Tecuya Mountain

Sunrise over the stratus of the marine layer covering the Los Angeles Basin

KG6MZS SUMMIT ACTIVATION

6 FEBRUARY 2021 W6/SC-004

My last trip to this mountain was on June 15, 1995. I drove to the summit in Cassie’s Mom’s Blazer. With all the mountain roads closed, I selected a route that starts at the end of West End Drive in Frazier Park. I left the car just before 6:00AM in the dark and made my way up the road. This is a heavily eroded route due to it being open to motorcycles and ATVs in the non-winter months. At about the 1.2 mile point (red dot on the map below), I foolishly decided to take a trail that follows the ravine up thinking this might save some elevation loss. Turns out it just added a half mile and was tricky picking a way cross country to the ridge. I recommend staying on the trail. I came back that way and there is no elevation loss.

The hike (if you stay on route) is 2.3 miles with a healthy 2,100 feet of elevation gain.

The Hundred Peaks Section climbing guide for Tecuya Mountain.

The trail was pretty snowy on the north side of things and completely clear on the south. I didn’t have traction control spikes or gaiters, but didn’t really need them. Conditions are what I would expect for the winter months. Perhaps the best thing was that I didn’t see anybody else on the entire trip until I was almost back in Frazier Park. Since I haven’t received my first Covid vaccine, this was a two-fold blessing.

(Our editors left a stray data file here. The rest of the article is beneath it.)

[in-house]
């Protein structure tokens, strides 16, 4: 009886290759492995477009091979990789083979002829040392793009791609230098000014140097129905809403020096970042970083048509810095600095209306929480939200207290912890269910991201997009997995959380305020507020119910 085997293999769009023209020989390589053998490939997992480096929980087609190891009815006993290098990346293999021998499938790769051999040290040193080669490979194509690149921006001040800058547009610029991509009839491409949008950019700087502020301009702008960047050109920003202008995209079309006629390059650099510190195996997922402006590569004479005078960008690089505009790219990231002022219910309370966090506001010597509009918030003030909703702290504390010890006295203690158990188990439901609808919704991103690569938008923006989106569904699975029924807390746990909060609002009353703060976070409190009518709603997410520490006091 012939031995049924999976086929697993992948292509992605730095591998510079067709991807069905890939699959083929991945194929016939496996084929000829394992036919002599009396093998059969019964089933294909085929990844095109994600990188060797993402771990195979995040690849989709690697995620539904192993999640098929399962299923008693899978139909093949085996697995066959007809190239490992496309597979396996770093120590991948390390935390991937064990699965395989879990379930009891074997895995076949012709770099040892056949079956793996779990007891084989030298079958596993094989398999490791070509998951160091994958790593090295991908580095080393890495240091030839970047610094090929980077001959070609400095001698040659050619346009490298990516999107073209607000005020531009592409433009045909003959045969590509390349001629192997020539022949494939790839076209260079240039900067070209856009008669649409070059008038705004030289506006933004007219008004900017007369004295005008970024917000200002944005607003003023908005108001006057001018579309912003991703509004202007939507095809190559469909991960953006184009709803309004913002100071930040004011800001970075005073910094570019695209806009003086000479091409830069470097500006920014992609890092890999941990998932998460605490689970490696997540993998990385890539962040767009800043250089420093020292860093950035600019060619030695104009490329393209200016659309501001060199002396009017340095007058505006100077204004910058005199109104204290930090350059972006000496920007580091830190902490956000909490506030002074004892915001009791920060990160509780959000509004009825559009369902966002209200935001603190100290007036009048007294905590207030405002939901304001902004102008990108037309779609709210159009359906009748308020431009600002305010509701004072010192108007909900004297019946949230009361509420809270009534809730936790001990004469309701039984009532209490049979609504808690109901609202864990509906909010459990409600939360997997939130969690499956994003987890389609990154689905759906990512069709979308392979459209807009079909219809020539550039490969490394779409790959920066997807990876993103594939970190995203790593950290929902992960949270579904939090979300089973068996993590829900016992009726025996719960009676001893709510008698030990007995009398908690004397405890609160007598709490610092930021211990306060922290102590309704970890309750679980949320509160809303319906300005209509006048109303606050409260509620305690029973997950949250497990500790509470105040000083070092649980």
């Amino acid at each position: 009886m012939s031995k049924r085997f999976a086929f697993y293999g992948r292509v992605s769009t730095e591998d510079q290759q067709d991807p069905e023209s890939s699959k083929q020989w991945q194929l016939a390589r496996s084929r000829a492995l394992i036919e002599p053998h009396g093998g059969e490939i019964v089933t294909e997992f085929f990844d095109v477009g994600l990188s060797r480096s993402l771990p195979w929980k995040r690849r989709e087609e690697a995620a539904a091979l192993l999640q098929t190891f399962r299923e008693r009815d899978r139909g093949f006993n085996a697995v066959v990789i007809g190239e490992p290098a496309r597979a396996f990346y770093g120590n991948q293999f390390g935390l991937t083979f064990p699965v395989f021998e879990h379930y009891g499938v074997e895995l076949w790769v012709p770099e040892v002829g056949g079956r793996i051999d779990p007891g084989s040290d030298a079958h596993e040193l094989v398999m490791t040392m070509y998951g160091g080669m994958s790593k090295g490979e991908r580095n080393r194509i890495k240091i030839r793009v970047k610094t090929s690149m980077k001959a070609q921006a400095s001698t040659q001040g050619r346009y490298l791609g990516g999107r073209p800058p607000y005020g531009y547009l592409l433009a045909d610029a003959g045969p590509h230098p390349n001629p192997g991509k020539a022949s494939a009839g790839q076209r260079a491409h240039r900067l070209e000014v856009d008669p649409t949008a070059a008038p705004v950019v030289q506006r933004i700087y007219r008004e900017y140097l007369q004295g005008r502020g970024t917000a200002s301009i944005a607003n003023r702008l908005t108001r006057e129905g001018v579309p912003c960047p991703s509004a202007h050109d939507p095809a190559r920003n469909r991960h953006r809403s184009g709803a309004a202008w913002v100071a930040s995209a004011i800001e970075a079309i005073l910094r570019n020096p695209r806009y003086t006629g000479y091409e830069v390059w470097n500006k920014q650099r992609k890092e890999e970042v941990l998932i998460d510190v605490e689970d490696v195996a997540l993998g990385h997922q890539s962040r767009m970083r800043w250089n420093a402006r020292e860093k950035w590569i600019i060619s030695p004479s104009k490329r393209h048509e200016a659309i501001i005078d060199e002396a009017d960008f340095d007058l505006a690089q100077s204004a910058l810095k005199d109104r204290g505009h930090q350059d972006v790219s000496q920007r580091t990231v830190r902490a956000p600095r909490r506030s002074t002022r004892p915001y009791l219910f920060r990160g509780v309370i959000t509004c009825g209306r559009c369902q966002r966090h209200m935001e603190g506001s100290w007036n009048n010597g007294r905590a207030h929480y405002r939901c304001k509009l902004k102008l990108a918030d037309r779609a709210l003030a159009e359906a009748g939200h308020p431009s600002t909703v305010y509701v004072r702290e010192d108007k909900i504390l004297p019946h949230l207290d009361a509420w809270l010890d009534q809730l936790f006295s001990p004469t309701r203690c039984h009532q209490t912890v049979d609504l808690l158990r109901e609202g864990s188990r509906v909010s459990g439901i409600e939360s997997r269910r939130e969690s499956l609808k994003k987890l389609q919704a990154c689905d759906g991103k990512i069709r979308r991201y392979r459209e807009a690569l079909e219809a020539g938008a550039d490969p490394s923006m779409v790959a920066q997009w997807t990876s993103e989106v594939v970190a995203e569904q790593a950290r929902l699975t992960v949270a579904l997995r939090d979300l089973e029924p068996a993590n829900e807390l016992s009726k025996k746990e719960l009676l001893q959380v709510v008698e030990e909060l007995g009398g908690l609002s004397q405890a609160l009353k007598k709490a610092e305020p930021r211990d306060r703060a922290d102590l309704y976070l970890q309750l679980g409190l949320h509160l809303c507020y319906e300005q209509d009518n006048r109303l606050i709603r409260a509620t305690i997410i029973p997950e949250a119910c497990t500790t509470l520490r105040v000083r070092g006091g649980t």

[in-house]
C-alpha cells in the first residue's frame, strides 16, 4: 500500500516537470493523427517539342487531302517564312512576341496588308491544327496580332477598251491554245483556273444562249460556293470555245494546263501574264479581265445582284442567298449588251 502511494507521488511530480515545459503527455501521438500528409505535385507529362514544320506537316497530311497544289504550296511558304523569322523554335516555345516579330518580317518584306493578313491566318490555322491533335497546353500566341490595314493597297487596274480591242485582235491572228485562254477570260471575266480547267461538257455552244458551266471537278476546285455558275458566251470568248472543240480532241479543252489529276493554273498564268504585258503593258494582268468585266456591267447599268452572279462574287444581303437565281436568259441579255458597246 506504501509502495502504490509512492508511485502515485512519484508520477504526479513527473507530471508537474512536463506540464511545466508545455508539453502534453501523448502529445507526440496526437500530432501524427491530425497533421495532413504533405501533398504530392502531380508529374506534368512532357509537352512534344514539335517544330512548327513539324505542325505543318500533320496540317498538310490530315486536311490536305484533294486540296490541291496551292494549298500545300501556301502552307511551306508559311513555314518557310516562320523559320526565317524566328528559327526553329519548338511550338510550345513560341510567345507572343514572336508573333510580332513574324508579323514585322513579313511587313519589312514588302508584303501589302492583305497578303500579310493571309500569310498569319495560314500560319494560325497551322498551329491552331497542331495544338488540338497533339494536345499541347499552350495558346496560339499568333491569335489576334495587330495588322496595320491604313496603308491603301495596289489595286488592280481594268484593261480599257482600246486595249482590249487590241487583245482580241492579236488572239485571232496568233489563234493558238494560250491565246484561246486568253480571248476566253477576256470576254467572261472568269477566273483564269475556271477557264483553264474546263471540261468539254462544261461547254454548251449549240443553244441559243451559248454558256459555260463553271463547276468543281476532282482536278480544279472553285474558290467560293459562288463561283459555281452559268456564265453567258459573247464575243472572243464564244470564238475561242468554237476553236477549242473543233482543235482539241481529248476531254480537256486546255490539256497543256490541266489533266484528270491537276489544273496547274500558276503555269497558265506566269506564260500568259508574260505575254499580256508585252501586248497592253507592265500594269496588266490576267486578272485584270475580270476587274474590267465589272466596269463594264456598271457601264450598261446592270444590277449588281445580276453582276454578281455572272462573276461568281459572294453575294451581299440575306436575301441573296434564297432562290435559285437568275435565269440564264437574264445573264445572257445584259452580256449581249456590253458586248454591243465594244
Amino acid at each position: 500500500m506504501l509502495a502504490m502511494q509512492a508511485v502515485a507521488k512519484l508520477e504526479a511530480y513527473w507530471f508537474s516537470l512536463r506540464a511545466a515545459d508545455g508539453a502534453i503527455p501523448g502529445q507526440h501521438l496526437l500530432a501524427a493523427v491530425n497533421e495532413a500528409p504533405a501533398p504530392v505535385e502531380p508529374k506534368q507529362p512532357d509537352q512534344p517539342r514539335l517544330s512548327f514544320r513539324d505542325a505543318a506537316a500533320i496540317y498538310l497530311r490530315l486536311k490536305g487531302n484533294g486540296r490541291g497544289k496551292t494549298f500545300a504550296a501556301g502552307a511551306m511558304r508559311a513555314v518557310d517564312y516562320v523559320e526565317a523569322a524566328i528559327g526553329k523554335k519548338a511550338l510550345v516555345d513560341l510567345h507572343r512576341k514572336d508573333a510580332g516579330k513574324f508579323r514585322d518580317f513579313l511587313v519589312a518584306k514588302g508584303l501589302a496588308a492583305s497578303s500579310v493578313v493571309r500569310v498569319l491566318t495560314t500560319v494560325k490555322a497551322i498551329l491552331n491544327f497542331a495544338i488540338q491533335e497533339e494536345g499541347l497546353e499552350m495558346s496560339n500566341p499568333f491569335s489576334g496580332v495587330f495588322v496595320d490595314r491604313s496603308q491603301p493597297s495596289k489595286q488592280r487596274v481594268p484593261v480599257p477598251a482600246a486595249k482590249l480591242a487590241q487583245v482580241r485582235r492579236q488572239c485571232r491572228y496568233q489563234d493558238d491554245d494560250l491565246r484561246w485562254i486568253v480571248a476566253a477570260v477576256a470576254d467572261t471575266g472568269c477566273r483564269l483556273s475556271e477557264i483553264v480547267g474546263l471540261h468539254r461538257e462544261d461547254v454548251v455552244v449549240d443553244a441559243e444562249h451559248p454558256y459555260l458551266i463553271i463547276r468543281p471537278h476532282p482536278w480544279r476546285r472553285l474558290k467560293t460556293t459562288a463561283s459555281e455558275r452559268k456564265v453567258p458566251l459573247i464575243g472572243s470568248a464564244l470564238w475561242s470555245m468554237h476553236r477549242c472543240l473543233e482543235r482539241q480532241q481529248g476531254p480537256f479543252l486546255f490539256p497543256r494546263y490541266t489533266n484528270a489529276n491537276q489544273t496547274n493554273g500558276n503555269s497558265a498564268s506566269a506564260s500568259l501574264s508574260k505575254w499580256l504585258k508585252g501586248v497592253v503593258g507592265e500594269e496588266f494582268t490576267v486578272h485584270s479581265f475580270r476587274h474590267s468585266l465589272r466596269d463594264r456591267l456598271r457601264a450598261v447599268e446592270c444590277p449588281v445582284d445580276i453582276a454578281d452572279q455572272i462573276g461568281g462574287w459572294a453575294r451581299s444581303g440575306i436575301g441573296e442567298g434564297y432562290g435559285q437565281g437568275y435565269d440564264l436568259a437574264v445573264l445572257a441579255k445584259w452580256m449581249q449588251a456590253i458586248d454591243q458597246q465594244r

Trail conditions on the north side of things

The summit has good cell coverage from Verizon, in fact I made a note in my climbing log that I made a call back in 1995 to wish my friend’s daughter a happy first birthday. She is now 27, but that was back when a mobile phone was a new novelty and I often called people from summits.

The bands weren’t in the best of shape for a QRP station, but I did manage 16 contacts including Vermont, New Hampshire, Georgia, North Carolina, Ohio, Pennsylvania, Montana and others. I had two Parks on the Air contacts including one with Liz K6LIZ on the Corrizo Plane. I also had a Summit-to-Summit with Chris N1CLC who was down on a summit in San Diego County: Viejas Mountain. I only made one 2 meter contact with Sean WD6FOX out in Canyon Country. I heard a lot of VHF stations but they couldn’t hear me. It might be a tough peak for VHF only.

The speaker wire doublet with Mount Pinos in the background
The station. Next time not in the shade. It was cold when the wind blew.

More information about the Summits on the Air program.

Published by wringmaster

I'm a graphic artist in the movie business. When I was a kid I got interested in astronomy. When it would get too cloudy to observe the heavens, my buddy and I would sit at the VFO of his Hallicrafters S 38c like safe crackers trying to coax faraway signals out of that humble radio. My love of astronomy and radio survive to this day fifty+ years later.

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